Born in a Northern fishing village where almost every male family member worked at the local coal mine, he became a grammar school boy who sang but avoided school plays as being for ‘sissies’. Choirs were fine – part of the male voice choral tradition. The first member of his family to go away to college, he struggled with homesickness, rattled by the noisy swagger of his peers. But his voice pulled him forward. He became the college star, and the first of the important prizes followed. He sang in his first opera – Escamillio in Carmen- more by accident than design. The Queen was visiting the college, and the opera school was short of a baritone.

An extraordinary career has followed, paced by his own mix of outrageous talent and common sense. He turned down the mighty Herbert von Karajan in 1970’s because he “had a family and a mortgage and didn’t want to blow my voice on Verdi” – not reasons, one suspects, that von Karajan would begin to comprehend. But by the end of the decade he had left a regular job at London’s Royal Opera to embrace international stardom.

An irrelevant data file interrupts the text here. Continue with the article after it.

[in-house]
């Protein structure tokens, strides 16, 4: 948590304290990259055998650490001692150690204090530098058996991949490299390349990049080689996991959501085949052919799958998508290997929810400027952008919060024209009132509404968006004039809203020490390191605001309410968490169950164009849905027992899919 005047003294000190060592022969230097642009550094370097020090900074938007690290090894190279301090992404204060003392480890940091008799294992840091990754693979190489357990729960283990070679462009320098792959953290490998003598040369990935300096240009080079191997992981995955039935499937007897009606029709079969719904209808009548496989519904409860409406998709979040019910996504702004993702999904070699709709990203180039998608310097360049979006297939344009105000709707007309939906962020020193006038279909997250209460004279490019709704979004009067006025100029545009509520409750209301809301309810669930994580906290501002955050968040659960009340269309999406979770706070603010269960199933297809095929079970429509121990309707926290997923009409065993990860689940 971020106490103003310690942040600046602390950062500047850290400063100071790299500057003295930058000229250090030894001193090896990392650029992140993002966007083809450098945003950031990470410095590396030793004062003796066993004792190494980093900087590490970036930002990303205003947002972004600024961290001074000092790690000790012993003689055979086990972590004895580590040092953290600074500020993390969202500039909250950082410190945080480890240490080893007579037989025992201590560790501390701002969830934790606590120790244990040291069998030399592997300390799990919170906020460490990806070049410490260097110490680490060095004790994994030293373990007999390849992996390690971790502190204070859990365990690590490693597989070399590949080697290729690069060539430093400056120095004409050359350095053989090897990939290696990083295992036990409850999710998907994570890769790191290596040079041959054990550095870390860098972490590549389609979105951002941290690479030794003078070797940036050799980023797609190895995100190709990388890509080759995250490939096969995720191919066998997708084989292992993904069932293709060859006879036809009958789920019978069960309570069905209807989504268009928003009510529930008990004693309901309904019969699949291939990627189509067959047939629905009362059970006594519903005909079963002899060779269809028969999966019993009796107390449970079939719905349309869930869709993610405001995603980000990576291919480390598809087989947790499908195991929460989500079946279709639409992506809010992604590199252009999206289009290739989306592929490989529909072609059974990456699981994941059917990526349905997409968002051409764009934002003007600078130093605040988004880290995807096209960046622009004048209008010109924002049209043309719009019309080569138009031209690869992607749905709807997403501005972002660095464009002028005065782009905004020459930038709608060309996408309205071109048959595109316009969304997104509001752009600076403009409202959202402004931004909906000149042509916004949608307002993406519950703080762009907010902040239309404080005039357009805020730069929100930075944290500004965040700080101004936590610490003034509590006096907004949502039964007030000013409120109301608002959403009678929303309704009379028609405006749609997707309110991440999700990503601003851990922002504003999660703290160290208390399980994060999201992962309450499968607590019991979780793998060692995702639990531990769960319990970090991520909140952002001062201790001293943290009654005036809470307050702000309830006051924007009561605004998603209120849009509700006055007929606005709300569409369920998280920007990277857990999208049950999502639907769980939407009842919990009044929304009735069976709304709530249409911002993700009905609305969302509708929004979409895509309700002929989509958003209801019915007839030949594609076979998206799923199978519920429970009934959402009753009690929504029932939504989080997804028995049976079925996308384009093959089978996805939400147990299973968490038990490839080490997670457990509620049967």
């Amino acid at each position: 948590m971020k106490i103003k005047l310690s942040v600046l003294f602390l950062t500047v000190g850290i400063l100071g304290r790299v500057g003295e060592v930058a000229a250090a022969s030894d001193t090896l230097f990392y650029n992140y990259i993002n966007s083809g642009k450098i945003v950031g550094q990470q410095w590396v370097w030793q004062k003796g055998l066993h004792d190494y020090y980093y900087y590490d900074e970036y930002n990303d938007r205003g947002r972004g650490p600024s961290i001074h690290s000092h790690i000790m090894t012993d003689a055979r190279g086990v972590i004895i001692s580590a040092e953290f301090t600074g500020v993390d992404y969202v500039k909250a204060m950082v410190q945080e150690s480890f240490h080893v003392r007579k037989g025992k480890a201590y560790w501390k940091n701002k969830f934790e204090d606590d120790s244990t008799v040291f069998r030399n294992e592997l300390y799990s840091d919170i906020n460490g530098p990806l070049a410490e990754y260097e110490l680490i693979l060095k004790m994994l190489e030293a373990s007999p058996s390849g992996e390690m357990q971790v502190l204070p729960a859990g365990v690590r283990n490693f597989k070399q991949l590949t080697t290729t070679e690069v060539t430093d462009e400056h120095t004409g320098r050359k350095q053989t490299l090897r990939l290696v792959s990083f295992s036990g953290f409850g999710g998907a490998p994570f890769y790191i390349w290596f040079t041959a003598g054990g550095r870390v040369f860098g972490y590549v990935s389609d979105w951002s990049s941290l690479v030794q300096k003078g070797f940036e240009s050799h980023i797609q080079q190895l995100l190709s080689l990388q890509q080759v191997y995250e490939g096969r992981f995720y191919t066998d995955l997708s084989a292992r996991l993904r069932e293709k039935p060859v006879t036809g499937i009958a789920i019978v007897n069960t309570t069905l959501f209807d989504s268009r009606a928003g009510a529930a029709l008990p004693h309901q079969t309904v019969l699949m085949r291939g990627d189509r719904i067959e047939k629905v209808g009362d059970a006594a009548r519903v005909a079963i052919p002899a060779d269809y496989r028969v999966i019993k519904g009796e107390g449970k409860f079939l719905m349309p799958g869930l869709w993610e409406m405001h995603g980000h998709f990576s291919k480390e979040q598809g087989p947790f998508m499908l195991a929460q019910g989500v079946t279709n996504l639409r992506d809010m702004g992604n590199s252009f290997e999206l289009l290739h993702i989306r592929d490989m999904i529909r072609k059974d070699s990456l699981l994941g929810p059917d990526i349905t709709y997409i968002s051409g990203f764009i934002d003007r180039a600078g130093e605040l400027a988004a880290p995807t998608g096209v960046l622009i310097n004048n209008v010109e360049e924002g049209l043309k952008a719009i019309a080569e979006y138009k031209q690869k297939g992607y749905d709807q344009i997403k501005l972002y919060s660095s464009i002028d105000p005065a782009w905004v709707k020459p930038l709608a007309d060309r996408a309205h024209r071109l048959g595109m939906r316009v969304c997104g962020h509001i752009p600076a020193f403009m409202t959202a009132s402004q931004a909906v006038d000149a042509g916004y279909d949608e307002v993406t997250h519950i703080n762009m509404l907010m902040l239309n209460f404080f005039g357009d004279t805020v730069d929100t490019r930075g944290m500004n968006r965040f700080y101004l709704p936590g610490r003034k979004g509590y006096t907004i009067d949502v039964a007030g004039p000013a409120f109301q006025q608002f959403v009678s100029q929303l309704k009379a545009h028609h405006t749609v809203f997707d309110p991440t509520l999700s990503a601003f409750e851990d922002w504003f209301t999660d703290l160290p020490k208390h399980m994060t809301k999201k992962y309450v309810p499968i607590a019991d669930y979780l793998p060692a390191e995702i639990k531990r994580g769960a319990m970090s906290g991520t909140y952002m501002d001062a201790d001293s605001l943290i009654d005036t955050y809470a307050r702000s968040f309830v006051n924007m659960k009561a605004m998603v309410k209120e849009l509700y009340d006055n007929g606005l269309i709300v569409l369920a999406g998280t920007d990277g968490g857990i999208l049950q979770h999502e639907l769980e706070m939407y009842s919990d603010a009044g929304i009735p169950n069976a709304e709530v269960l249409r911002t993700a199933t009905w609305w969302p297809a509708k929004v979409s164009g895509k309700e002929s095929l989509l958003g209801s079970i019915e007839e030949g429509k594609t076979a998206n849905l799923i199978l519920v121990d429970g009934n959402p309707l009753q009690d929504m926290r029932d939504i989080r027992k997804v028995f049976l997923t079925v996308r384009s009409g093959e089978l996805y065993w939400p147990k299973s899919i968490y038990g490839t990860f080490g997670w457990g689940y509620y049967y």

These days, in his early 70s, he is singing – still on glittering stages – teaching, painting and drawing, golfing, and a vital, vigorous champion for excellent performance. At Mimì Goes Glamping (and wow, we are so excited that the concept of our opera/activities in nature/great food festival tickled his imagination) he’ll treat us to an amazing late-night show where he’ll reminisce, sing and no doubt tell enchanting stories, and teach masterclasses to our young voices. And, true to his inner democracy, he’ll take part in our unique write-an-opera project with young singers and local choir members as….. Troll Murmartinstein, a beasty tyrant who eats small boys.